Kindle Voyage ad: Bezos=Nemo?
Amazon has posted a new
their upcoming (in pre-orders now) top of the line EBR (E-Book Reader).
I like the ad: it’s slick, and is all about the product. They don’t type their customers demographically (which they’ve done in the past…early Kindle ads were often filled with young people) or knock down their competition (as they did with the “pool ad”).
It’s what I want an ad for a Kindle to be, in many ways…touting the reading, and what reading does for you, as well as pointing out a few of the technological things.
They show some text from a book in it, and I recognized it: it’s from 20,000 Leagues Under the Sea, by Jules Verne.
Interestingly, that got me thinking.
Some people point to Captain Nemo as a James Bond type super villain…type “megalomaniacal” and “Nemo” into a search engine, and you’ll find several definitions of the character.
However, there is an argument to be made that although Nemo was a brilliant thinker, working outside the box, using new technology…the ardent environmentalist took a wrong turn into violence, but was trying to do good in the world.
Amazon’s Jeff Bezos is a brilliant thinker working outside the box, using new technology, and I believe, trying to do good in the world.
Has the CEO made that wrong turn into harming others as a means to an end? You’ll certainly find people who think so.
That’s why I found that book an…intriguing choice.
I’m unconvinced, though, that Amazon thinks that carefully about what associations people will make. When they named the Kindle the “Kindle” originally, they appear not to have anticipated the association people would make between “kindling” and burning books…that used to be something I’d see on the internet.
Without spoiling 20,000 Leagues (I think there is no statute of limitations on spoilers…a ten-year old reading it for the first time today deserves the same joy of discovery today as they did a hundred years ago), I want to put a couple of quotations here, and let you consider their possible connection (at least metaphorically) to Amazon.
Here’s one that I think points up how some people see Amazon as a company…the fascination with it:
“In every place of great resort the monster was the fashion. They sang of it in the cafes, ridiculed it in the papers, and represented it on the stage. All kinds of stories were circulated regarding it. There appeared in the papers caricatures of every gigantic and imaginary creature, from the white whale, the terrible ‘Moby Dick’ of sub-arctic regions, to the immense kraken, whose tentacles could entangle a ship of five hundred tons and hurry it into the abyss of the ocean. The legends of ancient times were even revived.”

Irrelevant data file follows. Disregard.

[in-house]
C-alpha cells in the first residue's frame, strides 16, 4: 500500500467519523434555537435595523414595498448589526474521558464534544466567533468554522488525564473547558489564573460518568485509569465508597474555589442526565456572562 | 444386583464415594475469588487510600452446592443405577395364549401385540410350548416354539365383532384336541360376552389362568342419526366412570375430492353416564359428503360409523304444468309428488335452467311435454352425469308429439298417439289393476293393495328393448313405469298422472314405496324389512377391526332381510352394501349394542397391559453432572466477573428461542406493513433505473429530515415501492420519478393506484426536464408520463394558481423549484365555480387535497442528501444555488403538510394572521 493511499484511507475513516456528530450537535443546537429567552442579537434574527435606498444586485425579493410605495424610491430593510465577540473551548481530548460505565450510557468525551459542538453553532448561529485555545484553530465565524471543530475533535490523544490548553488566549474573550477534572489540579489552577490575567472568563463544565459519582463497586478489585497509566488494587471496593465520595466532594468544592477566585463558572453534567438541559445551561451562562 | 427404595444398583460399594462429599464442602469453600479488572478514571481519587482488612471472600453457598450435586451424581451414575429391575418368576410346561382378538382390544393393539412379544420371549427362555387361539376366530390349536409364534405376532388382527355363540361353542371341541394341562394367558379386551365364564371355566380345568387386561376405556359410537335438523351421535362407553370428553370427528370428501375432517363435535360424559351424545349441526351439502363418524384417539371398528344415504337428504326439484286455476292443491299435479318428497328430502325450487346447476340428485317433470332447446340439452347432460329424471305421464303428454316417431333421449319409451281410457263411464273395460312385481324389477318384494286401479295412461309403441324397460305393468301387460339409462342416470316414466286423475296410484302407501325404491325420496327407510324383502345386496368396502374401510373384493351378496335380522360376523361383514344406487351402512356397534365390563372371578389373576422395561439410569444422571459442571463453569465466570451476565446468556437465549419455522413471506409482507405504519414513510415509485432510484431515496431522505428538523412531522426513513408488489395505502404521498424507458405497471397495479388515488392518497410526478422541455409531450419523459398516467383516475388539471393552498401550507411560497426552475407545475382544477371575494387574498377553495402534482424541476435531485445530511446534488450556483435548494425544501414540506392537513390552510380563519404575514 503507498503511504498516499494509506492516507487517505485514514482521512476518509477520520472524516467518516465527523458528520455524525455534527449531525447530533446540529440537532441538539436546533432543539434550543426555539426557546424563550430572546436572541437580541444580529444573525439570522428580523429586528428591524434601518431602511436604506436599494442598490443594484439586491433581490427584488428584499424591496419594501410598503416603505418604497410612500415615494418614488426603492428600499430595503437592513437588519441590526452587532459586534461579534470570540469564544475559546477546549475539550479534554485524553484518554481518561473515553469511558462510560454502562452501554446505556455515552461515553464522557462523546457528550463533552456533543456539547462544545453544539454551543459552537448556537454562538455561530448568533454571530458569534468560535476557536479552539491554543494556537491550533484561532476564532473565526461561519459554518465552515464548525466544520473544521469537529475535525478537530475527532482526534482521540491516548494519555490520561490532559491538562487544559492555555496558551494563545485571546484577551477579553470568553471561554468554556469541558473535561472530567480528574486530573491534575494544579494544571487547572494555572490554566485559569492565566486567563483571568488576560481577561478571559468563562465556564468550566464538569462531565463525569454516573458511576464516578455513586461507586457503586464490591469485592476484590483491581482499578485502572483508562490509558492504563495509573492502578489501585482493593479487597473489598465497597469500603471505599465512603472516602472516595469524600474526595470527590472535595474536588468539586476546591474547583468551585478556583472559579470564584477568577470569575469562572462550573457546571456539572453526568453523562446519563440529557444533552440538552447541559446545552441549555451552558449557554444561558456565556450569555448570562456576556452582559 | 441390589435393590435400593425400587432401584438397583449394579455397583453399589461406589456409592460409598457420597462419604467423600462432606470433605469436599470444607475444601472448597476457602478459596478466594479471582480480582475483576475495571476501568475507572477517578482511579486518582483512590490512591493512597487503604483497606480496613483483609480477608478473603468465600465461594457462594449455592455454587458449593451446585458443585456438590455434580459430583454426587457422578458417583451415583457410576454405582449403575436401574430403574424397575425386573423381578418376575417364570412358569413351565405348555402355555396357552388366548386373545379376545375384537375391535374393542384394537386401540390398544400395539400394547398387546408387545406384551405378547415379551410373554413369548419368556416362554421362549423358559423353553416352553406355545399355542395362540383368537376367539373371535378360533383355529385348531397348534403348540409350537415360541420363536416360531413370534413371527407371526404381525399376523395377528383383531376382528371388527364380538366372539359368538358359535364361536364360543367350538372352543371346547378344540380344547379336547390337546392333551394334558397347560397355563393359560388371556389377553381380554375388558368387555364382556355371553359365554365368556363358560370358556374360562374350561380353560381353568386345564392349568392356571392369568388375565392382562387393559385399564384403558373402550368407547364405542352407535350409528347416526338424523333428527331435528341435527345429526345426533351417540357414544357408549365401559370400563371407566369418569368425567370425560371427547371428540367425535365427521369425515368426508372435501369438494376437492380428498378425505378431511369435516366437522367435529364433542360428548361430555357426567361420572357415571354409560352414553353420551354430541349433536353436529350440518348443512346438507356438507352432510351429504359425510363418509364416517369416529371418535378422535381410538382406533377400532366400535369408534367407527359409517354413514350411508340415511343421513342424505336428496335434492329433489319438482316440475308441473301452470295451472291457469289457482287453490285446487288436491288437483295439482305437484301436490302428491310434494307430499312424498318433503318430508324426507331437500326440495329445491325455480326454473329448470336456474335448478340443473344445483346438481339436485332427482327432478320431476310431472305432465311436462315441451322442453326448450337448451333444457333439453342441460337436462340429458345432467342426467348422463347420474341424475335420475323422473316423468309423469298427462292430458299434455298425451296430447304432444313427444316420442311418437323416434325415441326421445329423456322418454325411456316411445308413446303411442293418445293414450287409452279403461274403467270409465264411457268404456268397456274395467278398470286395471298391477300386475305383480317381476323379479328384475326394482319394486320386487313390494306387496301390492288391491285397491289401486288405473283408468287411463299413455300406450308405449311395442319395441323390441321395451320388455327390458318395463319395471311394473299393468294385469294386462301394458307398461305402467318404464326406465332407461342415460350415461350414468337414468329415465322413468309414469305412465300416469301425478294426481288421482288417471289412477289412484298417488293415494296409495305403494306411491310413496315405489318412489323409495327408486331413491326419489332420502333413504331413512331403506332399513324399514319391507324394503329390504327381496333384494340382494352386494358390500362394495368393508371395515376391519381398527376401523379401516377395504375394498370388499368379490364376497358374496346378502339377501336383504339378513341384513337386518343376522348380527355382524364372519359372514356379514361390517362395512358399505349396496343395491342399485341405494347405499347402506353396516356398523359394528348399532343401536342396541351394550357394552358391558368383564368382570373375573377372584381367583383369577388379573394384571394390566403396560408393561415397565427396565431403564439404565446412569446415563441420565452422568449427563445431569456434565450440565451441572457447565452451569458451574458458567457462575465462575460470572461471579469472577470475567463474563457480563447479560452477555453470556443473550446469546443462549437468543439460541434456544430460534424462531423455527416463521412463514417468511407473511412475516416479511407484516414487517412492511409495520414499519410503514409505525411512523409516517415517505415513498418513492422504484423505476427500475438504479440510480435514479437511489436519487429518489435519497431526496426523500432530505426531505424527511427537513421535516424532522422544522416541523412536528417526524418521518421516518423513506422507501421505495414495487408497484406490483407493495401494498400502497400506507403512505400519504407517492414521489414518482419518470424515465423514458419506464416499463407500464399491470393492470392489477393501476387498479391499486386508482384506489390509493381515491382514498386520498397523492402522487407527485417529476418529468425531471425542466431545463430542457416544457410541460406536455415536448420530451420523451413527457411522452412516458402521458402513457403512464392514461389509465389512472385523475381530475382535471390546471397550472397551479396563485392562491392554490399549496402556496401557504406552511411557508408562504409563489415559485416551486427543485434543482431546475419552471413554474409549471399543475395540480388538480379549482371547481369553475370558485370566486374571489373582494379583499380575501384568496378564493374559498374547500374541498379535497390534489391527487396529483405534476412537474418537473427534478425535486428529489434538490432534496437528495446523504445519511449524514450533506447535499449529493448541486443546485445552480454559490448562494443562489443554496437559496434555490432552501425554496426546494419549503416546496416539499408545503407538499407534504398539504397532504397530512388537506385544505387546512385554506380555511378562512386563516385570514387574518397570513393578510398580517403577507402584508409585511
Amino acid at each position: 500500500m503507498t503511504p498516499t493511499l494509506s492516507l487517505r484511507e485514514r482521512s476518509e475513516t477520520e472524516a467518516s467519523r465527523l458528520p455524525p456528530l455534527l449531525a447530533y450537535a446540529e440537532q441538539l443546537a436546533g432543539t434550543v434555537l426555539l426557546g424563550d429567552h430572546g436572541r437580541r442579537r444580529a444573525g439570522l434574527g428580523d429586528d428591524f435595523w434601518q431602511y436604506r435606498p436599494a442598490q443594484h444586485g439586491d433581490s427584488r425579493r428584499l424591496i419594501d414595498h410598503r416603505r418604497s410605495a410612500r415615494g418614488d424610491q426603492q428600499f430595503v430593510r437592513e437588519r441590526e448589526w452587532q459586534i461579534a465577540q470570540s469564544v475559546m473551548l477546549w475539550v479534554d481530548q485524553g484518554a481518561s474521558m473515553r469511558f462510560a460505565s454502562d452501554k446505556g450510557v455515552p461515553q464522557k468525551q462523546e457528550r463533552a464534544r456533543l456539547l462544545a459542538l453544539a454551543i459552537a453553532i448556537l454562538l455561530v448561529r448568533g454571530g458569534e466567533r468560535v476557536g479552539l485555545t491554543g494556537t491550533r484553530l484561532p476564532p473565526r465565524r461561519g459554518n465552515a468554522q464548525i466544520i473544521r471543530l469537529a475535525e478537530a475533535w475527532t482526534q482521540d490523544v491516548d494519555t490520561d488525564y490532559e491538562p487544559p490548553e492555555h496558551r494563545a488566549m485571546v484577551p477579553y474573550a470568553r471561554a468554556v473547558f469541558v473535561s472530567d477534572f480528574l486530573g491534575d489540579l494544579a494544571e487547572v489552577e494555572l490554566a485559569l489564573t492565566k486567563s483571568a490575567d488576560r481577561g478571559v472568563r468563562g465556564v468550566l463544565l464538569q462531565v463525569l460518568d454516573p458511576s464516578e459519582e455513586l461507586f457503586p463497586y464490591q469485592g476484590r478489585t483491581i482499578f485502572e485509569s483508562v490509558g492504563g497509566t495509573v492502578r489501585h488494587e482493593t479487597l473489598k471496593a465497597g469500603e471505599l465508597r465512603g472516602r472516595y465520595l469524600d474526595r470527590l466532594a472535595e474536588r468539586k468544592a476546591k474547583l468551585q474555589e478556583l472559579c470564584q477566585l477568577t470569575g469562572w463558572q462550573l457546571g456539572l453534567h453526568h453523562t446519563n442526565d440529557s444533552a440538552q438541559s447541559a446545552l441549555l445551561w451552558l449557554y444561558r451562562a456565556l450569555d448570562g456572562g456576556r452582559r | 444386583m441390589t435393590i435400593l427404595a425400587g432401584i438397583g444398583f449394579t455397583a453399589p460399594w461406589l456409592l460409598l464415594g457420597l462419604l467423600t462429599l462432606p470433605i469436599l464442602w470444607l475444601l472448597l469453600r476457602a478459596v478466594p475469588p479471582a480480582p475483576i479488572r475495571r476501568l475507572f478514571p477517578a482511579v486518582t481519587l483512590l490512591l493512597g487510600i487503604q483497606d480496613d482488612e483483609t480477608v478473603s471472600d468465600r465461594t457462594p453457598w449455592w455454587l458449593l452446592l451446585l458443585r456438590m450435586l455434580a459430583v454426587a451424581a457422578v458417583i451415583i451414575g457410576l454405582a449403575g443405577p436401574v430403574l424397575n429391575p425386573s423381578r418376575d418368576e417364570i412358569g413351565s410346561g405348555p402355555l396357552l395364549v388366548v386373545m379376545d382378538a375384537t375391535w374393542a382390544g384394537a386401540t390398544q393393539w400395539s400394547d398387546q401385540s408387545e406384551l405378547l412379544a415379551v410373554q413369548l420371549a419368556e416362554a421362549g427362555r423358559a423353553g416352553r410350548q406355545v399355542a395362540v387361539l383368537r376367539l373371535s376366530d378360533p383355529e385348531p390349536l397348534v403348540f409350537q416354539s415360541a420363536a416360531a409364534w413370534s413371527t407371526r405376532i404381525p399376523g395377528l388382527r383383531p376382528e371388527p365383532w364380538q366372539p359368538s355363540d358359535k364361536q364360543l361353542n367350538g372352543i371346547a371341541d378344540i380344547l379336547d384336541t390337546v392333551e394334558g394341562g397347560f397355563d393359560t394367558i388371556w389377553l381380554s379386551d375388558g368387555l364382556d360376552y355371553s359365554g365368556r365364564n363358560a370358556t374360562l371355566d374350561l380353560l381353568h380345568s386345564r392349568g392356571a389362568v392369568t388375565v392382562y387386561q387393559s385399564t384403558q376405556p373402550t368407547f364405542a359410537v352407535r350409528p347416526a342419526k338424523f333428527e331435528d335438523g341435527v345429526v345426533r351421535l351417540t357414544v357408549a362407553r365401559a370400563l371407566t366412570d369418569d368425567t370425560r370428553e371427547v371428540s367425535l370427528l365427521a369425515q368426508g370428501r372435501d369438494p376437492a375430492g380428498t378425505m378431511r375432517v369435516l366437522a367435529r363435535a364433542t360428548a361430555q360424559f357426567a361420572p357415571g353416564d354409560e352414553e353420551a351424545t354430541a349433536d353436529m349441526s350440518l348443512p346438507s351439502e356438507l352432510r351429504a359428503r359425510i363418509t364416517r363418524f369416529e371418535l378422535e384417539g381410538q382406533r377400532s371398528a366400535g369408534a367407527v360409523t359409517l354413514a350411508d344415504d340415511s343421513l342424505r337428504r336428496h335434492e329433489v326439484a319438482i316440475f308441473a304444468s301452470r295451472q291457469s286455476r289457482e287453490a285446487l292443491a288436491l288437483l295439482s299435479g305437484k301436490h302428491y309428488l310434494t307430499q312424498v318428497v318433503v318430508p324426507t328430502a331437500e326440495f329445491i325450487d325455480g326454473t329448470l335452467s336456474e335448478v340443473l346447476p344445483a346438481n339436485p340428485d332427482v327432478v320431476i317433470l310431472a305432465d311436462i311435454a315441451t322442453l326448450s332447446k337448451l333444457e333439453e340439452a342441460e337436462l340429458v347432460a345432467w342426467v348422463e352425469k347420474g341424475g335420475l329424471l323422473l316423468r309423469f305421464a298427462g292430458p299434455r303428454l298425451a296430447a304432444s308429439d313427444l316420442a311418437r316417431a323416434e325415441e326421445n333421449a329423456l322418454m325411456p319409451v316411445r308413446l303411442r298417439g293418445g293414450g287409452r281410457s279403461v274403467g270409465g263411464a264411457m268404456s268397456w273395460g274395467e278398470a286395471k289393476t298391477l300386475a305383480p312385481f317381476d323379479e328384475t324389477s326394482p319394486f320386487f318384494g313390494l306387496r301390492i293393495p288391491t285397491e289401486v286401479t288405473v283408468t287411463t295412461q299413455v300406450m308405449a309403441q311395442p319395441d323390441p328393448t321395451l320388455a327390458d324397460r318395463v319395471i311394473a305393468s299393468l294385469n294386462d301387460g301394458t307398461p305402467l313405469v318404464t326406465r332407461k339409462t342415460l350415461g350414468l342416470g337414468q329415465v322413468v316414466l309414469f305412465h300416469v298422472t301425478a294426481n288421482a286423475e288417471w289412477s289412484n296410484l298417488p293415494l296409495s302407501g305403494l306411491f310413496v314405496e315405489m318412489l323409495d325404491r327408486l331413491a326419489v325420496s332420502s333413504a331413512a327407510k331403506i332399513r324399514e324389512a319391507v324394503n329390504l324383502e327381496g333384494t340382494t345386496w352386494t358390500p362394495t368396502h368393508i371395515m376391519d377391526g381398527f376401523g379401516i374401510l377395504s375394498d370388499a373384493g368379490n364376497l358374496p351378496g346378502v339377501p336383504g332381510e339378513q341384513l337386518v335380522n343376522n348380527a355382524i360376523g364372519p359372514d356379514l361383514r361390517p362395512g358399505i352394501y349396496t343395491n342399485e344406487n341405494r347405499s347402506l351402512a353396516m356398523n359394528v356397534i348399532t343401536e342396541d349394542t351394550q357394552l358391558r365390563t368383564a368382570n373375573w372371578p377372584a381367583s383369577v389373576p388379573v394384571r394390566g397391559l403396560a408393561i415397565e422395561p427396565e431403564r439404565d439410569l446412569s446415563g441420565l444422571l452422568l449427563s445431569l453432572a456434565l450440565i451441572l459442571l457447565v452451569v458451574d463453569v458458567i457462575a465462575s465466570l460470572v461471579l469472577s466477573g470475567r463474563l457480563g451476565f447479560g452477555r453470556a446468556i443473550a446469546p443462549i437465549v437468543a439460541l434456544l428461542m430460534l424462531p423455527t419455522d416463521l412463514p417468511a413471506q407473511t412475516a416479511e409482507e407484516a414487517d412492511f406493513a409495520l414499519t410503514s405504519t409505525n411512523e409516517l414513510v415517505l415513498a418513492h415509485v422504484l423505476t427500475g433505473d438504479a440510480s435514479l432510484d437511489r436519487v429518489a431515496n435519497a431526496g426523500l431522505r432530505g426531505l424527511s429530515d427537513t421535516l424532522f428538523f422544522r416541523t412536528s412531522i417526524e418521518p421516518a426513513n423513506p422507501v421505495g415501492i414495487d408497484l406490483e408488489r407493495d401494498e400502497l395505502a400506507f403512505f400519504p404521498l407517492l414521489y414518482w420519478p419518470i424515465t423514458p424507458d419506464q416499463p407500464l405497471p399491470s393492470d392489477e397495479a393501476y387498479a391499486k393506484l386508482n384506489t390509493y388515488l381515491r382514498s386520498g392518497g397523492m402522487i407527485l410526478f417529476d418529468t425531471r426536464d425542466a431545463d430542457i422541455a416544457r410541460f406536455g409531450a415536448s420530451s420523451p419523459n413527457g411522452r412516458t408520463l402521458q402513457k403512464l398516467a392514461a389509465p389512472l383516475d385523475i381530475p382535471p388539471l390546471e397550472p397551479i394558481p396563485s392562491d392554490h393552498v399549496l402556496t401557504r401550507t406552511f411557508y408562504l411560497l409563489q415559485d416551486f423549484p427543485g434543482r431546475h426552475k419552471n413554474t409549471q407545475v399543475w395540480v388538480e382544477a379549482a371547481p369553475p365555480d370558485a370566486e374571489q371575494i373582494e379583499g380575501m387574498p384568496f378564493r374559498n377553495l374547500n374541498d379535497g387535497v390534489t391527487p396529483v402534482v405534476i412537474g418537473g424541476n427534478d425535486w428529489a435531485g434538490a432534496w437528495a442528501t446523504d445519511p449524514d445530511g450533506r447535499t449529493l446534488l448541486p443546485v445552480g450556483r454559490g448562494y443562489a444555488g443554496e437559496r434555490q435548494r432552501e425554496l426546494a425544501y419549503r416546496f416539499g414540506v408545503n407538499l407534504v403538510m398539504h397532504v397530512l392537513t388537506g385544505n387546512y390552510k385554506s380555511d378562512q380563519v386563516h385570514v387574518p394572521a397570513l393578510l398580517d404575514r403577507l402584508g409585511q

Legends of ancient times…like the Amazon warriors, perhaps? 😉
As to Jeff, there is this riposte from Captain Nemo…is it that hard to imagine Jeff Bezos reacting similarly if someone in a meeting said, “But real business people don’t do it that way”?
“I’m not what you term a civilized man! I’ve severed all ties with society, for reasons that I alone have the right to appreciate. Therefore I obey none of its regulations, and I insist that you never invoke them in front of me!”
I do think Amazon, while undeniably imperfect, has brought a tremendous amount of good to the world. I’m a former brick and mortar bookstore manager, and a very minor author (although this blog is reasonably popular), and I think the book industry needed to be shaken up. I think that Amazon has made it so more books are available more easily to more people, and that is a good thing.
So, does Bezos=Nemo? Certainly not…but there a few similarities. 😉
What do you think? Am I underplaying Amazon’s negatives? Strikes in Germany, open letters against them by famous authors, complaints from small publishers…are these legitimate responses to ruthless policies? On the other hand, has the way that Amazon has enabled authors to bypass the tradpubs (traditional publishers) and make a living writing been a great benefit to readers? Would you compare Jeff Bezos to some other literary character or historical person? Feel free to tell me and my readers what you think by commenting on this post.
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* I am linking to the same thing at the regular Amazon site, and at AmazonSmile. When you shop at AmazonSmile, half a percent of your purchase price on eligible items goes to a non-profit you choose. It will feel just like shopping at Amazon: you’ll be using your same account. The one thing for you that is different is that you pick a non-profit the first time you go (which you can change whenever you want)…and the good feeling you’ll get. Shop ’til you help!
This post by Bufo Calvin originally appeared in the I Love My Kindle blog. To support this or other blogs/organizations, buy Amazon Gift Cards from a link on the site, then use those to buy your items. There will be no cost to you, and a benefit to them.